Conneaut was extremely busy Sunday afternoon with three vessels in port. The Edgar B. Speer arrived at 3:00 p.m. to unload 57,000 plus tons of ore. The Yankcanuck was loading 5,000 tons of synthetic gypsum on another of her cross-lake runs to Port Colborne. At 7:00 p.m. the Saginaw arrived to await the finish of the Yankcanuck loading so she could take her place and load coal.

Yankcanuck loading.
Close Up.
Close Up of the loading rig.
Stern View.
Speer Unloading.
Another View.
Close Up.
Dummy Owl on Speer's deck.
Stern View.
Saginaw turning outside Conneaut harbor.
Another View.
Stern View.

Reported by: Jeff Thoreson




Toronto Update

05/28
Sunday the McKeil tug Glenevis went out to Clarkson to assist the tanker Jakov Sverdlov in berthing. Glenevis returned to her berth in mid-afternoon. Saturday the saltie Cashin arrived assisted into berth by McKeil tugs. Monday morning the vessel went to anchor awaiting Anax to depart from Redpath Sugar.

Also on Monday the Griffon arrived in port and tied up just east of the ferry docks. The Federal Maas remains at Pier 51 unloading. Tug Atomic went out to Clarkson to assist the Jakov Sverdlov and returned a few hours later.

The schooner Alison Lake went on Toronto Drydock Sunday for general repairs.

The tug Sandra Mary is towing the dredge Canadian Argosy to Hamilton, while the tug Mister Joe (on its first trip onto the lakes) and Pitts 12 will come to Toronto. The tow will divide in Lake Ontario once they clear Main Duck Island.

Canadian Argosy is coming from Port Hawkesbury. Mister Joe was built by Russel Bros. at Owen Sound as Churchill River, and she was shipped by rail to James Bay for assembly. She spent most of her career at Moosonee. About two years ago she was sold to east coast owners and had her name changed to Mister Joe. The tug had not arrived as of midnight Tuesday.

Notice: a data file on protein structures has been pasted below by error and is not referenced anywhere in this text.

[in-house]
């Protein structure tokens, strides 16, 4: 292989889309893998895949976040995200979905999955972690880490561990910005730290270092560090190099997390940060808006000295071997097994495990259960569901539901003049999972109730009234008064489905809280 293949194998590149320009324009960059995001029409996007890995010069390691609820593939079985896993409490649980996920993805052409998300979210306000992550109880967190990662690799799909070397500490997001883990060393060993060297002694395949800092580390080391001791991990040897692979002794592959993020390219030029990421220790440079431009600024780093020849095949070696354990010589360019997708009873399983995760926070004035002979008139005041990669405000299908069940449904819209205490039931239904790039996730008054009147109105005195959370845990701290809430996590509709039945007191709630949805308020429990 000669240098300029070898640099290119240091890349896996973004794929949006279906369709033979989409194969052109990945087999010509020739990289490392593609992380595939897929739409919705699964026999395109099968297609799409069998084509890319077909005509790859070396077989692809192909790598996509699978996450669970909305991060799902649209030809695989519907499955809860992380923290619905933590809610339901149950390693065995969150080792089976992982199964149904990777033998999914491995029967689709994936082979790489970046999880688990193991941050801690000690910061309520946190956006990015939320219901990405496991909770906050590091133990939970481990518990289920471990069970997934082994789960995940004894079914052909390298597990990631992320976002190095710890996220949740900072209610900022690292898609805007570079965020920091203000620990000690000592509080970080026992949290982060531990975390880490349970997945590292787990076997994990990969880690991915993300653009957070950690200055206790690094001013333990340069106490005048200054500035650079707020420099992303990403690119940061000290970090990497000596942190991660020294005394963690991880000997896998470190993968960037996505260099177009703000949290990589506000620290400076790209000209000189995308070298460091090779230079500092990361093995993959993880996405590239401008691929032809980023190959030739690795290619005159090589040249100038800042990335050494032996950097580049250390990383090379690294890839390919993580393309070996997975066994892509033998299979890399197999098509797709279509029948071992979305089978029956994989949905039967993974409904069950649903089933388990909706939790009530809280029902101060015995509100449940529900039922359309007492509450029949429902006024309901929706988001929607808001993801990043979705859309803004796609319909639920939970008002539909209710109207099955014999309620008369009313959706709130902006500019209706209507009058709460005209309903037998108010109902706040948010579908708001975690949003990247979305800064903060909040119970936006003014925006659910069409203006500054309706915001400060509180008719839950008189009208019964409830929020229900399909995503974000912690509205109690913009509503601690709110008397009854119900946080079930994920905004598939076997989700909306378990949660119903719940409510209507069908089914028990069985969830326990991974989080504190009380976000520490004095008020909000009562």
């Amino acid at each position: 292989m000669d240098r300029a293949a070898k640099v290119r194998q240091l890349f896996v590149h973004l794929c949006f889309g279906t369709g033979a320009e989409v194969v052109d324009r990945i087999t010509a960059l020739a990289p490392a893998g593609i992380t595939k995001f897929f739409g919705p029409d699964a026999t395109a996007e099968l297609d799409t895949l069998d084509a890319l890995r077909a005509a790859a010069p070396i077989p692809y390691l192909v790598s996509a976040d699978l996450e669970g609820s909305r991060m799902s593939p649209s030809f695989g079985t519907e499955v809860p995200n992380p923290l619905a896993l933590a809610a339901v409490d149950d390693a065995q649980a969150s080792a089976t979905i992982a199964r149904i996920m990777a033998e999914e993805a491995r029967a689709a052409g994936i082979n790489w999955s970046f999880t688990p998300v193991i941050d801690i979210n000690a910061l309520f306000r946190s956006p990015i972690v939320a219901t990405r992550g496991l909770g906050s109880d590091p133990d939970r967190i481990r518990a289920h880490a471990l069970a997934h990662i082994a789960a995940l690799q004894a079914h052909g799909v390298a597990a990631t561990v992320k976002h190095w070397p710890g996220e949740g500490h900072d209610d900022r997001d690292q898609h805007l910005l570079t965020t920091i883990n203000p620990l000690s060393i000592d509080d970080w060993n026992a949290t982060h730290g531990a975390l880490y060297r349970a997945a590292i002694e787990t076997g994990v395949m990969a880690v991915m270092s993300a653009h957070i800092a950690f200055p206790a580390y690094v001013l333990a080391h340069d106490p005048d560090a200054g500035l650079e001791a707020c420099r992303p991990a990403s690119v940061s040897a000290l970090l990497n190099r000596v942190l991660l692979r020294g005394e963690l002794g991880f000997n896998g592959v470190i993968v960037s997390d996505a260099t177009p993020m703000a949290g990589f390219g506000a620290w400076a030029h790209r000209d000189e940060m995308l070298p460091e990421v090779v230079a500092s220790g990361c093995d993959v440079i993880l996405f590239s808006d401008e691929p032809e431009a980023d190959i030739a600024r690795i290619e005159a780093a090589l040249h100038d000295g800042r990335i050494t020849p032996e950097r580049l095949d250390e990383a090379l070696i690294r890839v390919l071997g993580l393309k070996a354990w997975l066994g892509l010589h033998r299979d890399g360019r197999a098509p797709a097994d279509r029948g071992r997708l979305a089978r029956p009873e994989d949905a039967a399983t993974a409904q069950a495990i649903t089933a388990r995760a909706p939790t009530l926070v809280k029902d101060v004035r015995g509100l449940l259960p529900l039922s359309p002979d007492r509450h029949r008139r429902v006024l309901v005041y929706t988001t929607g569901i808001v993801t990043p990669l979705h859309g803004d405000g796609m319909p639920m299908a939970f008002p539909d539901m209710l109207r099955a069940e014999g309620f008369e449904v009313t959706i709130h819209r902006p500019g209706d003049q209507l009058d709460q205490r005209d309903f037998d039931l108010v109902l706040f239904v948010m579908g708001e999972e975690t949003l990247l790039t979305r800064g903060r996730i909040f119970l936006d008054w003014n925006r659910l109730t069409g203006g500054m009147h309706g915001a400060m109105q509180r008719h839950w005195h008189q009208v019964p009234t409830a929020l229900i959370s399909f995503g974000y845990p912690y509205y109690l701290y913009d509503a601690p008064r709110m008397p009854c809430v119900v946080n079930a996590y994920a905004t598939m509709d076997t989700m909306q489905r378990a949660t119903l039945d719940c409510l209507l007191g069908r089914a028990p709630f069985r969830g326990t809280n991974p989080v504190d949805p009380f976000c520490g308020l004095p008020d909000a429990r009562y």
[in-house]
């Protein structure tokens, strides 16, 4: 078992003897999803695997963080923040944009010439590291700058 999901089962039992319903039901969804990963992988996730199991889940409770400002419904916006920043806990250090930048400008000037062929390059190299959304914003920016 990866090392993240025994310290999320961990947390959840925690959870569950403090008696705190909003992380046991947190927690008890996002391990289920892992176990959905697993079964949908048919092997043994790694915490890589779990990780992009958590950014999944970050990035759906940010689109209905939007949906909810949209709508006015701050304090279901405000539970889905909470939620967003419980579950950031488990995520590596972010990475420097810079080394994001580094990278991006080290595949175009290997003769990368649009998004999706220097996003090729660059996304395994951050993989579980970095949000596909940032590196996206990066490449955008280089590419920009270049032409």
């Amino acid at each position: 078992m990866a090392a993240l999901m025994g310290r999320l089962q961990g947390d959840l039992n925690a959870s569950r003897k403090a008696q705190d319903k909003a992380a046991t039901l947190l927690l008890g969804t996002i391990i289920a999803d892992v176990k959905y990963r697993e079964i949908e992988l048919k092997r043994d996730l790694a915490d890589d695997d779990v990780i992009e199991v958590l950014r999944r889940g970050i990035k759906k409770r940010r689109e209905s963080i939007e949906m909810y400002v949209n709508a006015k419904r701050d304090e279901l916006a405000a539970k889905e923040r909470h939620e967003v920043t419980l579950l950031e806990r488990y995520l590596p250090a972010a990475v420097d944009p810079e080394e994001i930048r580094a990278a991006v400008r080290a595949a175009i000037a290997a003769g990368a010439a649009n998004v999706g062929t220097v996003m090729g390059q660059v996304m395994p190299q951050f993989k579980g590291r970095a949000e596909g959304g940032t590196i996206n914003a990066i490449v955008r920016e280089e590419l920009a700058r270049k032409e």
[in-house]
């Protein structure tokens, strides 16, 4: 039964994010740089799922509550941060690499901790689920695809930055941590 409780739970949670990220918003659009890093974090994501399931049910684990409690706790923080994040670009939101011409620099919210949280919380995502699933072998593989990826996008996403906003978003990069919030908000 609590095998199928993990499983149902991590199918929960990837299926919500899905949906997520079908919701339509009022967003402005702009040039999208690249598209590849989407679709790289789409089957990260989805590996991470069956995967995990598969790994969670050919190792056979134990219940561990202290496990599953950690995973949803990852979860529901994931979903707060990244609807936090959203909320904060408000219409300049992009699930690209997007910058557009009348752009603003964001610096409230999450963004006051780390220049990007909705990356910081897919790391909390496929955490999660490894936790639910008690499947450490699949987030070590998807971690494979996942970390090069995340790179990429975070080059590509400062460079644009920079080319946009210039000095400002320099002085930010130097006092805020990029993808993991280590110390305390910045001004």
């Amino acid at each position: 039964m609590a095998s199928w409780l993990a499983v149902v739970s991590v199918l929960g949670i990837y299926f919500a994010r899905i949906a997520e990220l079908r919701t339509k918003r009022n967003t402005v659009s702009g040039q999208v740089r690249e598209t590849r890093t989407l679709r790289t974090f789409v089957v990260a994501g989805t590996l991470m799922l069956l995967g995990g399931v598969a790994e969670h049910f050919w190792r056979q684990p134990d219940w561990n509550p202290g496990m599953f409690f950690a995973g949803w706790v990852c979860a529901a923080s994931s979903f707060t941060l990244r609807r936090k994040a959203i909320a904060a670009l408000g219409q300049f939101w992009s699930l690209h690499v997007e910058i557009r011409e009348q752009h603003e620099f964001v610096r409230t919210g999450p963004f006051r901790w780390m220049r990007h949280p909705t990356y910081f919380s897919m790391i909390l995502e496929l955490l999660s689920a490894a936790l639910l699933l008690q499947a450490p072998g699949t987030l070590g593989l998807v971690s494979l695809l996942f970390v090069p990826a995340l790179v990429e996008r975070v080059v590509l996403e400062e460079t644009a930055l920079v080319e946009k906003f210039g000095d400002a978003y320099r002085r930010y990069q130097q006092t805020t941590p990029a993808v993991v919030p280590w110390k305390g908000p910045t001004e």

Reported by: Gerry O.




Seaway Traffic

05/28
Below are recent images of traffic passing Brockville, Ont. on the Seaway.

Pictures by Peter Carter
Sea Athenia downbound.
Stern view.
Gordon C. Leitch upbound below the Iroquois Lock.
Bow on view.
Stern view.
Cashin.
Stern view.
Quebecois.
Techno Venture.
Chios Charity downbound.
Stern view.
Elm upbound.
Close up of stack.
Stern view.

Pictures by Keith Giles
Amelia Desgagnes downbound.
Close up.

Reported by: Peter Carter and Keith Giles




Sarnia interested in Celebrity Tugboat

05/28
Sarnia may be interested in the celebrity tugboat Theodore Too. "The vessel would make a fine addition to our waterfront," Sarnia Council member Rod Brown told local media last week.

"We've got two bridges, just like Halifax, and a bustling waterfront," he said, referring to how Halifax Harbor has been popularized as Big Harbor, Theodore Tugboat's fictional home on the children's TV series.

Brown said he's asked Sarnia tourism authorities to monitor what happens with Theodore Too, the replica of Theodore Tugboat. Theodore Too is under arrest in Halifax Harbor on a creditor's lien of about $2,500 after its owner, Cochran Communications Inc., went into receivership. Brown said there's been lots of public and private interest in bringing Theodore Too to Sarnia, but in the end it comes down to money.